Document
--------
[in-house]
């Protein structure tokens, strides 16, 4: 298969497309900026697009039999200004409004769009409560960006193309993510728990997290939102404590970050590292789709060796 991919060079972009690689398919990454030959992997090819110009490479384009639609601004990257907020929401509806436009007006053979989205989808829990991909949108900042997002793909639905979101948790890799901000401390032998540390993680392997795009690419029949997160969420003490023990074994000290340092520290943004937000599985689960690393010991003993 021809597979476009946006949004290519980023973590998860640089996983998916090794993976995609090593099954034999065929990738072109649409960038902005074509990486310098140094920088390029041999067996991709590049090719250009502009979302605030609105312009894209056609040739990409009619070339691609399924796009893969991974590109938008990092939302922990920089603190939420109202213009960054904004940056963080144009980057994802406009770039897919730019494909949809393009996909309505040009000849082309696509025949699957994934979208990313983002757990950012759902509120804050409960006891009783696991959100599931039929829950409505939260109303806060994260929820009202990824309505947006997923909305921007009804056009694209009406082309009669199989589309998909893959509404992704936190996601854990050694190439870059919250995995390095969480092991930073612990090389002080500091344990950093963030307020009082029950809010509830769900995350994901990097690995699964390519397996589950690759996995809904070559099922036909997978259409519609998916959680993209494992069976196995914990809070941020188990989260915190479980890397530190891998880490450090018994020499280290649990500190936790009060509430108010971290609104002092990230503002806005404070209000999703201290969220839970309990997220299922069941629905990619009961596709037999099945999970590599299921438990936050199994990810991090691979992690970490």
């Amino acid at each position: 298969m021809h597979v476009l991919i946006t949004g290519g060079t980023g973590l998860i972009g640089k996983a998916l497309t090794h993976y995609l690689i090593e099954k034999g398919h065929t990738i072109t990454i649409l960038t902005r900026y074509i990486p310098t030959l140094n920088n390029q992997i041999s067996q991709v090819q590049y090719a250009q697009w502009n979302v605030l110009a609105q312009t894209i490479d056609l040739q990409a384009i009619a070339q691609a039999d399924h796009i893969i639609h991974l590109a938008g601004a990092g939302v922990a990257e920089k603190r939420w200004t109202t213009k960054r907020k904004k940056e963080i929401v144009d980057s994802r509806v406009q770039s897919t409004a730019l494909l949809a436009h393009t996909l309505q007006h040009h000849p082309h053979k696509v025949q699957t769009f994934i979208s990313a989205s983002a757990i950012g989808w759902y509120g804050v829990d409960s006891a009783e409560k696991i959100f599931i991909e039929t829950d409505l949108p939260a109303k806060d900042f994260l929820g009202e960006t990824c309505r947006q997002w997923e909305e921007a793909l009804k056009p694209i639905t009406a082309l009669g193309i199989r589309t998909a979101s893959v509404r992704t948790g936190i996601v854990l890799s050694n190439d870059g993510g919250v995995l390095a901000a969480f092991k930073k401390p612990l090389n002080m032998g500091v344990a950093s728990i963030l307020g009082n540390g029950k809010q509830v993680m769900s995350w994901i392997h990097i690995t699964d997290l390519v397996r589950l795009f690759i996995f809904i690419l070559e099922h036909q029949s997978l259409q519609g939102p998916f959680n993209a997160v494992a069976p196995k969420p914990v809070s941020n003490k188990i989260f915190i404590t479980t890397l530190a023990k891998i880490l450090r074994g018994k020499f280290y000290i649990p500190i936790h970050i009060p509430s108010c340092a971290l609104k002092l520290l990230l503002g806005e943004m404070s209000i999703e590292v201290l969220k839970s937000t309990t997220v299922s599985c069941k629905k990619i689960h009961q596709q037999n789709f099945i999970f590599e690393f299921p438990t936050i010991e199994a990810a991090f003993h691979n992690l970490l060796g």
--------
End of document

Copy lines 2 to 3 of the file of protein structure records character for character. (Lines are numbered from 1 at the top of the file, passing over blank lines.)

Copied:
């Protein structure tokens, strides 16, 4: 298969497309900026697009039999200004409004769009409560960006193309993510728990997290939102404590970050590292789709060796 991919060079972009690689398919990454030959992997090819110009490479384009639609601004990257907020929401509806436009007006053979989205989808829990991909949108900042997002793909639905979101948790890799901000401390032998540390993680392997795009690419029949997160969420003490023990074994000290340092520290943004937000599985689960690393010991003993 021809597979476009946006949004290519980023973590998860640089996983998916090794993976995609090593099954034999065929990738072109649409960038902005074509990486310098140094920088390029041999067996991709590049090719250009502009979302605030609105312009894209056609040739990409009619070339691609399924796009893969991974590109938008990092939302922990920089603190939420109202213009960054904004940056963080144009980057994802406009770039897919730019494909949809393009996909309505040009000849082309696509025949699957994934979208990313983002757990950012759902509120804050409960006891009783696991959100599931039929829950409505939260109303806060994260929820009202990824309505947006997923909305921007009804056009694209009406082309009669199989589309998909893959509404992704936190996601854990050694190439870059919250995995390095969480092991930073612990090389002080500091344990950093963030307020009082029950809010509830769900995350994901990097690995699964390519397996589950690759996995809904070559099922036909997978259409519609998916959680993209494992069976196995914990809070941020188990989260915190479980890397530190891998880490450090018994020499280290649990500190936790009060509430108010971290609104002092990230503002806005404070209000999703201290969220839970309990997220299922069941629905990619009961596709037999099945999970590599299921438990936050199994990810991090691979992690970490």
């Amino acid at each position: 298969m021809h597979v476009l991919i946006t949004g290519g060079t980023g973590l998860i972009g640089k996983a998916l497309t090794h993976y995609l690689i090593e099954k034999g398919h065929t990738i072109t990454i649409l960038t902005r900026y074509i990486p310098t030959l140094n920088n390029q992997i041999s067996q991709v090819q590049y090719a250009q697009w502009n979302v605030l110009a609105q312009t894209i490479d056609l040739q990409a384009i009619a070339q691609a039999d399924h796009i893969i639609h991974l590109a938008g601004a990092g939302v922990a990257e920089k603190r939420w200004t109202t213009k960054r907020k904004k940056e963080i929401v144009d980057s994802r509806v406009q770039s897919t409004a730019l494909l949809a436009h393009t996909l309505q007006h040009h000849p082309h053979k696509v025949q699957t769009f994934i979208s990313a989205s983002a757990i950012g989808w759902y509120g804050v829990d409960s006891a009783e409560k696991i959100f599931i991909e039929t829950d409505l949108p939260a109303k806060d900042f994260l929820g009202e960006t990824c309505r947006q997002w997923e909305e921007a793909l009804k056009p694209i639905t009406a082309l009669g193309i199989r589309t998909a979101s893959v509404r992704t948790g936190i996601v854990l890799s050694n190439d870059g993510g919250v995995l390095a901000a969480f092991k930073k401390p612990l090389n002080m032998g500091v344990a950093s728990i963030l307020g009082n540390g029950k809010q509830v993680m769900s995350w994901i392997h990097i690995t699964d997290l390519v397996r589950l795009f690759i996995f809904i690419l070559e099922h036909q029949s997978l259409q519609g939102p998916f959680n993209a997160v494992a069976p196995k969420p914990v809070s941020n003490k188990i989260f915190i404590t479980t890397l530190a023990k891998i880490l450090r074994g018994k020499f280290y000290i649990p500190i936790h970050i009060p509430s108010c340092a971290l609104k002092l520290l990230l503002g806005e943004m404070s209000i999703e590292v201290l969220k839970s937000t309990t997220v299922s599985c069941k629905k990619i689960h009961q596709q037999n789709f099945i999970f590599e690393f299921p438990t936050i010991e199994a990810a991090f003993h691979n992690l970490l060796g």